Arvantides, who says many facilities wait too long to call a coding company for help, recommends that healthcare organizations be forward thinking when examining the status of their coding departments. “Make sure you’re aware if you’re falling behind and a backlog is forming,” he says. “Examine the vacation schedule to determine if additional coders are going to be needed. It’s helpful if a facility understands that it does take a little time to get a coder new to their facility scheduled and started.”
For Brucker, a successful experience for a facility is simple and to the point: “One where we get caught up and there are no surprises.” It’s much the same from the coding service’s perspective. “If the hospital gets the coding help it needs and we are able to complete the work as quickly and efficiently as possible, we consider it a successful relationship,” Arvantides says. “At MCS, we pride ourselves on experienced coders that can enter a department seamlessly, complete the necessary work, and assist the hospital as long as needed. Our goal is to be a partner for the hospital no matter what its needs are. Whether the need for extra coding help is short term or long term, when the job is done, it is our goal that the hospital will call us again when future needs arise.”
Coding consultants also rely on being professional, timely, and accurate to prove their worth to healthcare organizations short on coders. Most coding consultants are experienced coders who have the confidence to work independently and intelligently while maintaining a professional image for both themselves and the company they represent. Consulting can offer coders the flexibility and diversity that a permanent office position cannot.
“Being a consultant gives you self-confidence and verification that you can go to many new locations in different states and know you can do a great job anywhere,” Thorington says. “The geographic locations a consultant may be assigned to can be as unique as the type of records that need coding. Seeing how other departments are operated and the different ways coding can be approached can give a coding consultant a unique and varied perspective that they can bring with them to future career endeavors.”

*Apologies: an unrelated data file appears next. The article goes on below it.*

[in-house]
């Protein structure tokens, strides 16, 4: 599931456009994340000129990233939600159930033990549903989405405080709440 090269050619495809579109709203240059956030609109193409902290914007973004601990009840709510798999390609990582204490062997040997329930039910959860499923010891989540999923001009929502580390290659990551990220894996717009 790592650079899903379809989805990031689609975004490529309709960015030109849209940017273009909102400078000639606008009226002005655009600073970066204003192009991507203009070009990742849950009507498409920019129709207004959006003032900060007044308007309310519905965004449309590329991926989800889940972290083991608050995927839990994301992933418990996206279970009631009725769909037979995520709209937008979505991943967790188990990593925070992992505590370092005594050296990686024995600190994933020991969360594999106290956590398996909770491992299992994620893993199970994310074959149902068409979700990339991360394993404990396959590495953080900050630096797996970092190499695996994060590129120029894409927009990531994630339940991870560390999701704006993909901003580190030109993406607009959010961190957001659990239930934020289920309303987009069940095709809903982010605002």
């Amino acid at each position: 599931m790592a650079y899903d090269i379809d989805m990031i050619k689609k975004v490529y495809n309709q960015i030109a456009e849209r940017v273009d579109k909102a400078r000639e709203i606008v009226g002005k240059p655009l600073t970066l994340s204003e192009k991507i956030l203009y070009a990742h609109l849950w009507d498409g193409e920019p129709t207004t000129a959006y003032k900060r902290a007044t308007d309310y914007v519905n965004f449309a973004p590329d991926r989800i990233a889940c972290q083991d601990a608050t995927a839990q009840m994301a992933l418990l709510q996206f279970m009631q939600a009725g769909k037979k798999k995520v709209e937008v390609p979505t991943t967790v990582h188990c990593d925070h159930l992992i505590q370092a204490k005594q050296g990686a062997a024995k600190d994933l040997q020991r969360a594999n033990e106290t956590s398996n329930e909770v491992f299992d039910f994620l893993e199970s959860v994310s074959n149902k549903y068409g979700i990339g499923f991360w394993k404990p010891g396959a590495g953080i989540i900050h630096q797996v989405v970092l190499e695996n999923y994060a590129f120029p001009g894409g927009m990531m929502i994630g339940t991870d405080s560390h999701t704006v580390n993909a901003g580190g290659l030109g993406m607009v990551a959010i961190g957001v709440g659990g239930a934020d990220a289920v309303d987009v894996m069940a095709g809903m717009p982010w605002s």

Assisting a hospital in reaching its goals offers coding consultants a sense of satisfaction and accomplishment. Exposure to coding rare diseases and new procedures prompts them to utilize their resources to code accurately and provide a knowledge base that can be carried with them to other hospitals. Even though a consultant’s time at a facility is limited, managers and coders would be wise to take advantage of their educational base and vast experience.
“Helping a facility through a tough time can be quite rewarding,” says Thorington. “Making new professional acquaintances in the coding community was always a benefit, too.”
Ideally, in a perfect HIM world, coding departments would be fully staffed and success would be guaranteed. Success is still an option and can be shared by the hospital, coding service, and coding consultant. Planning, asking questions, and preparing are key steps for any facility about to undertake a relationship with a coding service or consultant. Conversely, understanding a client’s needs and wants and responding to those, along with creating and maintaining productive relationships, will make any coding service a hit with clients. Likewise, consultants who provide trustworthy advice and reliable production can enjoy prosperous careers.
— Carol Maimone, RHIT, is currently a diagnosis-related group analyst. She has worked in the HIM field for 14 years as a coder, a manager, a consultant, and an instructor.